Family ‘very disappointed’ after panel clears police of misconduct over death
Duncan Tomlin fell unconscious during a struggle with officers.
The family of an epileptic man who died after being restrained face down in a police van have said they are “very disappointed” three officers have been cleared of gross misconduct.
Duncan Tomlin fell unconscious while being detained during a struggle in Haywards Heath in July 2014.
The 32-year-old, originally from Oxfordshire, died in hospital two days later.
He was wrestled to the ground, sprayed with an incapacitant and arrested after punching an officer in the face.
He was handcuffed, placed in leg and thigh restraints and held face down on the floor before being carried into a police van with his legs curled up behind him before he collapsed.
The CPS twice decided not to prosecute the officers.
A panel found all the allegations against Sussex Police sergeant Christopher Glasspool and police constables Jamie Jackson and Daniel Jewell were not proven on Friday after a week-long misconduct hearing in Lewes.
Relatives, including his father Paul, who attended the hearing said afterwards in a statement: “We have never sought revenge for the officers involved, we have just wanted an honest account of what happened to Duncan that night.”
Deborah Coles, director of Inquest which has been supporting the family, said it was “hard to reconcile” the conclusion with the “harrowing evidence” presented at the hearing.
The family’s solicitor Helen Stone, of Hickman and Rose, said: “Sussex Police have made clear it is their view officers did not follow their training, policies and guidance in their actions towards Duncan.
“These are all matters which will need to be addressed in the inquest process.”
Inspector Matt Webb, chairman of the Sussex Police Federation, called for the Independent Office of Police Conduct (IOPC) to apologise to the officers, claiming the misconduct investigation was “disproportionate and at times incompetent”.
He said the proceedings had a “dramatic effect” on the officers “personally and professionally” and hit out at publicity of the hearing.
He added: “Time and again officers are taken to a hearing by the IOPC without basis or evidence and I call upon them to offer (the officers) an apology in relation to their treatment over the last four years.”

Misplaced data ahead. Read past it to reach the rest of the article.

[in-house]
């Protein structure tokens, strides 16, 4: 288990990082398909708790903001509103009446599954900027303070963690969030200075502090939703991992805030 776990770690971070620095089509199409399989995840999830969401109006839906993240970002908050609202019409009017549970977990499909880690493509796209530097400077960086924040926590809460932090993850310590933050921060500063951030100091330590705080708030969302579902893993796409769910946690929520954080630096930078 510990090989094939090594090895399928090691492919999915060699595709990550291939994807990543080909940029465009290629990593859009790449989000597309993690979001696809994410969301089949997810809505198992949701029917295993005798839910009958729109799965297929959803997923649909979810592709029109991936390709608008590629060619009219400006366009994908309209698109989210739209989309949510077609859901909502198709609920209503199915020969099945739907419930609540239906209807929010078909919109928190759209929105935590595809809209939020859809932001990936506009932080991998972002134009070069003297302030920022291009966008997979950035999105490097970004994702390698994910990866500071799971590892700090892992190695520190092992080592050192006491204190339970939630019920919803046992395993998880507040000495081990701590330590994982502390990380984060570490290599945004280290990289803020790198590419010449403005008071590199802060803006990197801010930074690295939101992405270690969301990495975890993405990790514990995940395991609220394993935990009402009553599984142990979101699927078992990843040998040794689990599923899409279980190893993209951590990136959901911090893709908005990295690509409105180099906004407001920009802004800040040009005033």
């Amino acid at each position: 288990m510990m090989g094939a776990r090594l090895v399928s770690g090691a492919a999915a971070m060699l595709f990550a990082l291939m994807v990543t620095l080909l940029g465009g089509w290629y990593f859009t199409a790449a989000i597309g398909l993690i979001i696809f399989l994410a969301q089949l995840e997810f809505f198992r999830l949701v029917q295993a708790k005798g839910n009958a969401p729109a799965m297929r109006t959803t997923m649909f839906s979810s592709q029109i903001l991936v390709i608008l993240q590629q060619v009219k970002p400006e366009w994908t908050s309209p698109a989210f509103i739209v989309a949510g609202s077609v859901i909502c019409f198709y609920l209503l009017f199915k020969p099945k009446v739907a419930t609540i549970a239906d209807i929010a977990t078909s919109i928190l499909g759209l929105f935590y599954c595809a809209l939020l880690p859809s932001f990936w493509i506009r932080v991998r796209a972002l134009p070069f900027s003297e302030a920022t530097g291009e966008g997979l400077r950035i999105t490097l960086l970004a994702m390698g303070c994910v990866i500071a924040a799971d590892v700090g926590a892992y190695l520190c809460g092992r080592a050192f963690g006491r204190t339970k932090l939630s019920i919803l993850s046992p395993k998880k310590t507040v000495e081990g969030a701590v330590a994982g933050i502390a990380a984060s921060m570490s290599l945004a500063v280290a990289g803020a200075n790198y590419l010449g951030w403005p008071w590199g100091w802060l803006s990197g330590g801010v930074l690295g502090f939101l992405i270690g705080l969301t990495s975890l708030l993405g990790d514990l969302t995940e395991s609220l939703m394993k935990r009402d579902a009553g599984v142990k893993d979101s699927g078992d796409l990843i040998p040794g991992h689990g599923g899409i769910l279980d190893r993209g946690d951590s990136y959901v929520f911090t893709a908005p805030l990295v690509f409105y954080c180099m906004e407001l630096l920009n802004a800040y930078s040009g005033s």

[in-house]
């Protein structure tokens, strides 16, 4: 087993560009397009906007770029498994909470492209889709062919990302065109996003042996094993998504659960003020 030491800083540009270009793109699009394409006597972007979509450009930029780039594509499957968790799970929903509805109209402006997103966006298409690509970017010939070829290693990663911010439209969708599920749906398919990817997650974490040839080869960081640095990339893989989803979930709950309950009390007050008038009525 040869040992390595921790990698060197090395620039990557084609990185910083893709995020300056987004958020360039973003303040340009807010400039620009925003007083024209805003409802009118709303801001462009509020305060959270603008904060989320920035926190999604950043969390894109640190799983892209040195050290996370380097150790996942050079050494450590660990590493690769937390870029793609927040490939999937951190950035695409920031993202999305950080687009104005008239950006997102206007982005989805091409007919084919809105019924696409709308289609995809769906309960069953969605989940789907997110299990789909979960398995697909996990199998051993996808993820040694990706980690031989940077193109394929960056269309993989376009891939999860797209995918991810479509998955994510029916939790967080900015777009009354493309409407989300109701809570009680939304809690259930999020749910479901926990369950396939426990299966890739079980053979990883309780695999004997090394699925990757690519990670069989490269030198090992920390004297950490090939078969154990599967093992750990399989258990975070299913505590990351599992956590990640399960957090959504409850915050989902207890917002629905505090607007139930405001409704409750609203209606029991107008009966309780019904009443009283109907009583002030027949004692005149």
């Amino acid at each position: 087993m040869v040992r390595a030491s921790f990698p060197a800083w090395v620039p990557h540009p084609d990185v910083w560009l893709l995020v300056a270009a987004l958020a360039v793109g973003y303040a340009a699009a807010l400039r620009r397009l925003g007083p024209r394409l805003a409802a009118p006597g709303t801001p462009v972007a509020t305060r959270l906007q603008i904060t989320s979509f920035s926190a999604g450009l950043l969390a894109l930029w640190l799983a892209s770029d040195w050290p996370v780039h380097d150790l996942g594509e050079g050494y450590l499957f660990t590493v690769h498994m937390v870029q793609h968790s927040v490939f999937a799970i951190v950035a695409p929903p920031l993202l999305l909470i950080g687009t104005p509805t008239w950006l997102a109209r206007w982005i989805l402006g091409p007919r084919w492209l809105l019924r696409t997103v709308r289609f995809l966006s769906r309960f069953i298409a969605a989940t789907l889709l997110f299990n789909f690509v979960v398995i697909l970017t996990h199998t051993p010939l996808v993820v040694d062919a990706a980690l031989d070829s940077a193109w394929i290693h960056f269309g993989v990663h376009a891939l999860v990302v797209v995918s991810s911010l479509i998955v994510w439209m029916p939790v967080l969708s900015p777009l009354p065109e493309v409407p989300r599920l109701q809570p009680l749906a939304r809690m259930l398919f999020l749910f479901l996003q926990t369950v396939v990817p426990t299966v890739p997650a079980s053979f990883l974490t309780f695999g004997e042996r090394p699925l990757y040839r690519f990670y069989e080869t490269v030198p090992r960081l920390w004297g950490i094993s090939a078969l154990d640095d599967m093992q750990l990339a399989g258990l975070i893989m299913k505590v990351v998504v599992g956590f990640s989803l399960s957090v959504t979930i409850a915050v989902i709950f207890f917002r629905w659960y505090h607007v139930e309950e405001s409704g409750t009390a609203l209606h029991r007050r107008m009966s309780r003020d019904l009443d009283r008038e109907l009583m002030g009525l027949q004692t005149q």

Ultimately what we have concluded is the officers’ actions were appropriate and they did meet standards of behaviour that we would expect and the public should expect from the police Steve Barry, assistant chief constable
Panel chairman John Bassett said: “The findings in no way mitigate the tragic circumstances of Mr Tomlin’s death.”
Mr Tomlin ran off when police first arrived at the late-night disturbance.
His partner told two other officers he had epilepsy and could be having a seizure, the panel heard.
They determined there was no evidence of a seizure taking place.
Mr Tomlin went from “screaming and shouting incoherently” when officers arrived to “groaning and shouting” while being restrained on the floor face down before being carried into the police van, the hearing was told.
Mr Bassett said the panel found officers had given “honest accounts” which were “credible and could be relied upon”.
The panel did accept pathologists’ findings that both drugs and positional asphyxia, where someone suffocates because of the position they are in,
played a part in his death.
CCTV footage played during the hearing of inside the van showed the officers initially kneeling on Mr Tomlin’s back and legs while he lay face down on the floor in handcuffs.
Requests for the footage to be made public were refused by the panel.
The panel found it would have been “unsafe” for the officers to move Mr Tomlin on his side before he was placed in the van.
Sgt Glasspool, speaking about the incident for the first time at the hearing, said he began to “panic” when Mr Tomlin “suddenly” stopped shouting when inside the van.
The officer of 17 years told the hearing he “felt like a criminal” when he was questioned over the “horrendous” incident but had done “everything he could” to save Mr Tomlin’s life.
Mr Tomlin was in the van for a total of seven and a half minutes before Sgt Glasspool and another officer administered CPR.
An ambulance was called but stood down when it was decided it would be quicker to take him straight to hospital, before being called back again shortly afterwards and a doctor rushed to the scene.
The panel dismissed claims Sgt Glasspool ignored warnings of a seizure and did not uphold the accusations that all three were responsible for “inexplicable delays” in removing restraints after realising there was a medical emergency.
Two other police constables were investigated over the incident.
Russell Watson was cleared of all allegations at a private hearing on Friday and Alexander Bennett resigned on December 31 2017.
Sussex Police assistant chief constable Steve Barry, who sat on the panel, offered his sympathies to Mr Tomlin’s family, adding: “I do believe the panel has made the right decision.
“Ultimately what we have concluded is the officers’ actions were appropriate and they did meet standards of behaviour that we would expect and the public should expect from the police.”